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Alexander Fleming

Alexander FlemingBorn: 6-Aug-1881
Birthplace: Lochfield, Ayr, Scotland
Died: 11-Mar-1955
Location of death: London, England
Cause of death: Heart Failure
Remains: Cremated, St. Paul's Cathedral, London, England

Gender: Male
Religion: Roman Catholic
Race or Ethnicity: White
Sexual orientation: Straight
Occupation: Scientist, Biologist

Nationality: Scotland
Executive summary: Discovered penicillin

Military service: Scottish Territorial Army (1900-02); Royal Army Medical Corps (WWI; to Captain)

Serving in the Royal Army Medical Corps during World War I, Scottish bacteriologist Alexander Fleming was troubled by his inability to care for infections in deep wounds, where bacteria could thrive beyond the reach of the era's antiseptics. After the war he began searching for a better antibacterial agent, and in 1921 he made a significant breakthrough with the discovery of lysozyme, so named because it lyses (dissolves) microbes. Lysozyme occurs in white blood cells, egg whites, milk, pus, saliva, and tears, and engulfs and digests bacteria, forming a key component in the body's defense system. Though this alone would be enough to secure Fleming's place in medical history, he is far more famous for his second significant breakthrough in September 1928 — the accidental discovery of penicillin.

Growing bacteria cultures for experiments he hoped would lead to a flu vaccine, Fleming mistakenly left several petri dishes uncovered for several days, and mold began growing, ruining his experiment. He noticed that the bacteria nearest the growing mold had been destroyed. He incorrectly classified the mold as being of the species Penicillium rubrum, but correctly noted that the presence of the mold prevented growth of Staphylococcus aureus, a parasitic bacteria that can cause a wide variety of infections. Originally calling his discovery "mold juice", Fleming renamed it "penicillin" for the paper he wrote, which was published in the British Journal of Experimental Pathology, but neither he nor the readers of his work seemed to have seriously understood the discovery's implications.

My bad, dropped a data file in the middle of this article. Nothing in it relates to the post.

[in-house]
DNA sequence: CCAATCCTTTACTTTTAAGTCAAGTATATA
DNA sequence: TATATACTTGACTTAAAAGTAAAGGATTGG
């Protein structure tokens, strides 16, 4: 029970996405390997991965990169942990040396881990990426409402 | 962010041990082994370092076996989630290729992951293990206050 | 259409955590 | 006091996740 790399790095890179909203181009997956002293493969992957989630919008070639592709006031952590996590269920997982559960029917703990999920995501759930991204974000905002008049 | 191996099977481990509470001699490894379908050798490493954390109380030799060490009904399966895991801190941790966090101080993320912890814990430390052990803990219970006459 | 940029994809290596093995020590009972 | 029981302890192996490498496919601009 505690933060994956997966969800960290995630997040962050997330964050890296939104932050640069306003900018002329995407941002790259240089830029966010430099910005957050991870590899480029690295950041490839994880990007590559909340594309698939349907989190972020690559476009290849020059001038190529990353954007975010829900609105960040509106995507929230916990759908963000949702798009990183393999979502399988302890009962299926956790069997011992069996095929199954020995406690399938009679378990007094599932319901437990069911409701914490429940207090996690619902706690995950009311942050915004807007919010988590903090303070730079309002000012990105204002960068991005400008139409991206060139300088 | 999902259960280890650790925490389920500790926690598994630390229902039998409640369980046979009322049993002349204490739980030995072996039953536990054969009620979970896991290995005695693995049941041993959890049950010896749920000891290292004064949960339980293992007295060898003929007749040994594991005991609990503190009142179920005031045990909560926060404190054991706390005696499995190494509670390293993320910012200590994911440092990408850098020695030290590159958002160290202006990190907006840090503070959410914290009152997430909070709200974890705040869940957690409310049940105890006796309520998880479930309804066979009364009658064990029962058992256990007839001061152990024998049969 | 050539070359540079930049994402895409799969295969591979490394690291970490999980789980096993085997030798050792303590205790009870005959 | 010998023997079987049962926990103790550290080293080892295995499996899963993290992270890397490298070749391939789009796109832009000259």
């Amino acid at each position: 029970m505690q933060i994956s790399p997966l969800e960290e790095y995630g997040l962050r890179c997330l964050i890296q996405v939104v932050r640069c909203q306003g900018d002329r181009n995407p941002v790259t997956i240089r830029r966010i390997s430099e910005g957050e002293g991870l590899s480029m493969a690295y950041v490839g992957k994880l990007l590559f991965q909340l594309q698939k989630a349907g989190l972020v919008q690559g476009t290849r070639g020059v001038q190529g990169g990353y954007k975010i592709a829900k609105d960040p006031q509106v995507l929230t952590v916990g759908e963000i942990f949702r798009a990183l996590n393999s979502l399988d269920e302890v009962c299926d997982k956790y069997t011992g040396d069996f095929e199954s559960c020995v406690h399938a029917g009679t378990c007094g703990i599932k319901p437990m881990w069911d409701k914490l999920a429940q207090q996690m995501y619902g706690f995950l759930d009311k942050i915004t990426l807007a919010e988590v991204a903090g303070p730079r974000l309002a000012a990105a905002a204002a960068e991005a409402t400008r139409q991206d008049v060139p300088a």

Eleven years later two Oxford researchers, Ernst B. Chain and Howard Florey, read Fleming's paper and re-opened his line of inquiry, ascertaining that the mold was P. notatum, not P. rubrum, and isolating, purifying, and synthesizing the drug. The first naturally-occurring antibiotic to be discovered, penicillin gave humanity the first effective treatments for diphtheria, gonorrhea, pneumonia, scarlet fever, syphilis, and other diseases, saved countless millions of lives, and led to shared Nobel Prizes for Medicine in 1945 for Chain, Florey, and Fleming.

Father: Hugh Fleming (sheep farmer, b. 1816, d. 1888)
Mother: Grace Stirling Morton (b. 1848, m. 1875, d. 1928)
Brother: Thomas (physician, half-brother)
Wife: Sarah Marion McElroy (nurse, m. 22-Dec-1915, d. 28-Oct-1949, one son)
Son: Robert (physician, b. 1924)
Wife: Amalia Koutsouri-Voureka, (physician, m. 1953)

    High School: Kilmarnock Academy, Kilmarnock, Scotland (1900)
    University: Royal Polytechnic Institution, London, England (attended)
    Medical School: MB, BS, St. Mary's Hospital Medical School, London University (1906)
    Teacher: Medicine, St. Mary's Hospital Medical School, London University (1906-14)
    Professor: Medicine, St. Mary's Hospital Medical School, London University (1918-28)
    Administrator: Hunterian Professor, London University (1928-48)
    Administrator: Director, Wright-Fleming Institute, Imperial College London (1948-55)
    Administrator: Rector, University of Edinburgh (1951-54)

    Pontifical Academy of Sciences
    Society for General Microbiology
    Royal College of Surgeons 1909
    Royal Society 1943
    Knight of the British Empire 1944
    Royal College of Physicians 1944
    John Scott Medal 1944
    Nobel Prize for Medicine 1945 (shared with Ernst B. Chain and Howard Florey)
    Royal Society of Edinburgh 1947
    Heart Attack 11-Mar-1955 (fatal)
    Asteroid Namesake 91006 Fleming
    Scottish Ancestry

Author of books:
Penicillin: Its Practical Application (1946, non-fiction)


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